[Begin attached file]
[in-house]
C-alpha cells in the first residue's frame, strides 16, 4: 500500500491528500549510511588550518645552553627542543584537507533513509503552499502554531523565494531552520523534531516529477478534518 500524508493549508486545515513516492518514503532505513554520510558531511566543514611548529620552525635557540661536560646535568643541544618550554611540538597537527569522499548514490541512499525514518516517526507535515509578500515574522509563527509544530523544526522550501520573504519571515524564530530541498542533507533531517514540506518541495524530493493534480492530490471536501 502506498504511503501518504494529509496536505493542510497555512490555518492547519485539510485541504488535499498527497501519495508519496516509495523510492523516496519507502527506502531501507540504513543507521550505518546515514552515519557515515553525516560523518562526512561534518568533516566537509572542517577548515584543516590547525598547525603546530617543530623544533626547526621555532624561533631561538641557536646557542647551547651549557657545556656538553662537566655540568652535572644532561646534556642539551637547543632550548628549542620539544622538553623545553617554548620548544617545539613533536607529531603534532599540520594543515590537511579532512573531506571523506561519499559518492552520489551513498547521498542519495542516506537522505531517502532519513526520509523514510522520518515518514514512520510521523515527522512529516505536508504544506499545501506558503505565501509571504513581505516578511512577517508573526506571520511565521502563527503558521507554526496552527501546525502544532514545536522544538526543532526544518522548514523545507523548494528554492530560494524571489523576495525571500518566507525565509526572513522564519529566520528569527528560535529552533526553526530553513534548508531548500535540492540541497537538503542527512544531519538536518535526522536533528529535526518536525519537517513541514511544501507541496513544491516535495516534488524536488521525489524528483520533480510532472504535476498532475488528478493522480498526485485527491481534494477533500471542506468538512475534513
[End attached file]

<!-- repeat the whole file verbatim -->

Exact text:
[in-house]
C-alpha cells in the first residue's frame, strides 16, 4: 500500500491528500549510511588550518645552553627542543584537507533513509503552499502554531523565494531552520523534531516529477478534518 500524508493549508486545515513516492518514503532505513554520510558531511566543514611548529620552525635557540661536560646535568643541544618550554611540538597537527569522499548514490541512499525514518516517526507535515509578500515574522509563527509544530523544526522550501520573504519571515524564530530541498542533507533531517514540506518541495524530493493534480492530490471536501 502506498504511503501518504494529509496536505493542510497555512490555518492547519485539510485541504488535499498527497501519495508519496516509495523510492523516496519507502527506502531501507540504513543507521550505518546515514552515519557515515553525516560523518562526512561534518568533516566537509572542517577548515584543516590547525598547525603546530617543530623544533626547526621555532624561533631561538641557536646557542647551547651549557657545556656538553662537566655540568652535572644532561646534556642539551637547543632550548628549542620539544622538553623545553617554548620548544617545539613533536607529531603534532599540520594543515590537511579532512573531506571523506561519499559518492552520489551513498547521498542519495542516506537522505531517502532519513526520509523514510522520518515518514514512520510521523515527522512529516505536508504544506499545501506558503505565501509571504513581505516578511512577517508573526506571520511565521502563527503558521507554526496552527501546525502544532514545536522544538526543532526544518522548514523545507523548494528554492530560494524571489523576495525571500518566507525565509526572513522564519529566520528569527528560535529552533526553526530553513534548508531548500535540492540541497537538503542527512544531519538536518535526522536533528529535526518536525519537517513541514511544501507541496513544491516535495516534488524536488521525489524528483520533480510532472504535476498532475488528478493522480498526485485527491481534494477533500471542506468538512475534513